Syracuse Sport Business Conference kicks off inaugural events Thursday
SSBC kicks off inaugural events Thursday
In 2019, before the normalcy of hybrid and virtual conferences, events and classes, a group of Syracuse students drafted a plan for the inaugural Syracuse Sport Business Conference. Drawing on inspiration from other schools and the Mary Kline Classic Sports and Business Symposium, co-founder and President Ben Alon took the group’s 16-page plan to the David B. Falk College of Sport and Human Dynamics for approval.
While approved, the initial attempt at an in-person event was shut down to allow for more planning. In 2020, the conference was delayed, as were many things, because of COVID-19.
The model was set. Fly in 12 high-level sport business professionals for an all-expenses paid weekend at the Turning Stone Resort Casino and offer them a chance to give back to the students so eager to learn from their careers. Aside from selling the original model, the SSBC hasn’t had to persuade its panelists.
“The people that we have on the conference have a shared vision of not only giving back to students, but understanding that the conference has the objective to create an intimate setting where students can learn the business of sports in an educational environment that supports career growth,” Alon said. “They want to give back to students.”
The conference runs from Thursday, April 15 to Friday, April 16. Speakers include, but are not limited to, Noah Eagle, Taylor Rooks, Cynt Marshall, Brandon Steiner, Andre Cisco and Leigh Steinberg.
In addition to back-to-back days of panelists, there will be two career fairs where students can interact with media and business professionals virtually.
Despite having some elements available virtually last year, the SSBC and Alon consider this to be their first official conference.
“This is actually going to be the inaugural Syracuse Sports Business Conference this Thursday and Friday, which is really exciting,” Alon said. “It’s been two-and-a-half years in the making.”
Alon, a Whitman senior studying finance and marketing, said that because of the uncertainty revolving around COVID-19, there is no official plan for an in-person conference in 2022, but he highlighted the advantages of a hybrid model moving forward.
“There’s pros and cons to both,” Alon said. “When we were having the in-person event, we were putting them up in a five-star resort and casino for the entire weekend. On top of that, they were going to come and network with amazing people, all expenses paid for. Now, the benefits are (that) you’re able to go on with your daily life and still network at a great event.”
Connor Silva, one of the team’s marketing coordinators and a Public Relations and Entrepreneurship and Emerging Enterprises sophomore, joined the team last year but wanted an expanded role in 2021. He worked with the social media and sponsorship teams before finding his niche in marketing. After a year of involvement, he said he’s ready for the SSBC to kick off.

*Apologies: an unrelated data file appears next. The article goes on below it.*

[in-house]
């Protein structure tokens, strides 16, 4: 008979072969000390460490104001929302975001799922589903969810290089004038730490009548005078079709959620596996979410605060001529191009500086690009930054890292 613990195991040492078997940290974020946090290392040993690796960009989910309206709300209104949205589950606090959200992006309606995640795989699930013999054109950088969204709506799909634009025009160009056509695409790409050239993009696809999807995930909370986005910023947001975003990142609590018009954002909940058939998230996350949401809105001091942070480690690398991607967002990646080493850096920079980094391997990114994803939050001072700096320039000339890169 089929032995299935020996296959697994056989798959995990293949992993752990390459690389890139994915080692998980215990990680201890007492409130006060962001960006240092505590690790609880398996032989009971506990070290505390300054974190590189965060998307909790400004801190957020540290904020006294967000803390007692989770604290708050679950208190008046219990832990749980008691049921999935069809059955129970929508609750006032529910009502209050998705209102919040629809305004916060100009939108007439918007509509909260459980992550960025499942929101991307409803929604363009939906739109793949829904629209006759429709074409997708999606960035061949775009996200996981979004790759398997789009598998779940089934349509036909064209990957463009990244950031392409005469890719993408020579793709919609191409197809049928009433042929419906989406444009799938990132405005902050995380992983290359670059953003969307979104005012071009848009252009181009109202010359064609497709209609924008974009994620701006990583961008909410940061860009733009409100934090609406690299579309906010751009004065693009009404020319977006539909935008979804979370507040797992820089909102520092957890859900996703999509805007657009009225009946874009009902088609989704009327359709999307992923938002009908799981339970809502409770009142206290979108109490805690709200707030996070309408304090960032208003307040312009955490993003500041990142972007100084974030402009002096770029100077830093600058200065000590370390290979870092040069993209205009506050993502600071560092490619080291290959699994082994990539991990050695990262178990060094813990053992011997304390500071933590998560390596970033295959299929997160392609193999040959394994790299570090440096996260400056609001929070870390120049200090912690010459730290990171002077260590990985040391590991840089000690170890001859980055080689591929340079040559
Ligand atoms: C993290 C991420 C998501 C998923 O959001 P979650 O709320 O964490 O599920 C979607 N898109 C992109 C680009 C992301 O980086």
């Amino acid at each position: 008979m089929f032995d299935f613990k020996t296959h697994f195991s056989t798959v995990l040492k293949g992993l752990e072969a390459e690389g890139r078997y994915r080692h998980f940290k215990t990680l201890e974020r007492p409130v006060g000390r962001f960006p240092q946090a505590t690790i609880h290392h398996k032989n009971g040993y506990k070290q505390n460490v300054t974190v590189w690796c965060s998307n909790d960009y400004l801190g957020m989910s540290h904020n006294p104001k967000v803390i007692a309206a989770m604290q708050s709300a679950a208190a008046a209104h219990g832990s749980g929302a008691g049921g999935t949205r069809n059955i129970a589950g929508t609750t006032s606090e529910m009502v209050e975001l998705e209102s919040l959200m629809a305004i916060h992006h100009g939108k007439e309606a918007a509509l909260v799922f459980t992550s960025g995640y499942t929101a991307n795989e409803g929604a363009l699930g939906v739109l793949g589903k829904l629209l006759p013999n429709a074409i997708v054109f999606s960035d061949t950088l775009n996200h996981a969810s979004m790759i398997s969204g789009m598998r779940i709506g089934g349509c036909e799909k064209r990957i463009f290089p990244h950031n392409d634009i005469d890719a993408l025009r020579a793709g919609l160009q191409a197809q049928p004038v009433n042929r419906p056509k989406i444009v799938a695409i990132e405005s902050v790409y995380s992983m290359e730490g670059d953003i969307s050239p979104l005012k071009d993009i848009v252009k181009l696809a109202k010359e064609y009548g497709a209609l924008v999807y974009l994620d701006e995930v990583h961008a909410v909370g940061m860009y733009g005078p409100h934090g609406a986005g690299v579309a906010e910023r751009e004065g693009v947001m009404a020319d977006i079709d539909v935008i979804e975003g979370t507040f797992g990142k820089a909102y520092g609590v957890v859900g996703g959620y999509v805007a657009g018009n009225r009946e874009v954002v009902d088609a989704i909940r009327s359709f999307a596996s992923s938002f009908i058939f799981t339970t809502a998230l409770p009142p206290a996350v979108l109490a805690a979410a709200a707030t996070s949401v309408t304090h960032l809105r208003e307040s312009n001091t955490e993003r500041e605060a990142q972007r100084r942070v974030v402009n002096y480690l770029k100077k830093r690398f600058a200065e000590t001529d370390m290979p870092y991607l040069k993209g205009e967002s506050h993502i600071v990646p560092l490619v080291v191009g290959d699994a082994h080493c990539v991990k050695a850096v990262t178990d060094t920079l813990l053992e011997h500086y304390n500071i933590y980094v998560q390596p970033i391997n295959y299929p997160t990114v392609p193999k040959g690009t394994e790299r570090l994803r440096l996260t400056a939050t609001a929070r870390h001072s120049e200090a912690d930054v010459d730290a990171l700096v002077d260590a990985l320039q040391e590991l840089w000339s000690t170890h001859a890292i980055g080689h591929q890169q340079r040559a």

“I feel like this year, we’ve really been able to see our hard work pay off,” Silva said. “It’s really come together over this year. We’ve made leaps and bounds. I’m just excited to sit back during the conference and listen to these great panels.”
As the team’s leaders and one of the brains behind the initial plan nearly three years ago, Alon is eager to finally realize his plan before he graduates. While there is no successor lined up, elections will be held among those in and outside the organization to determine the future of the SSBC. Despite leading the way since its inception, Alon credits the team as the conference approaches.
“We would not be here today if it wasn’t for our team,” Alon said. “They’ve put in a ton of hours and selflessly worked so hard to share in this vision with us. I really have to give all the credit to them.”
Interested students can still sign up for Thursday’s and Friday’s events. The conference kicks off with a career fair at 1 p.m. tomorrow, followed by panels until 7:30 p.m. Festivities continue Friday with a career fair at 11:30 a.m. and events until 6:30 p.m.
Alon’s inaugural conference will also be his last as a student, and he said excitement far outweighs any nerves leading up to Thursday.
“I think we have a successful conference when all the panels are performed seamlessly,” Alon said. “As long as students are in an environment where they feel comfortable asking questions … I think that’s a successful conference. Everybody sharing that vision that we all want to be great, we all want to learn the business behind sports, and we all want to help each other.”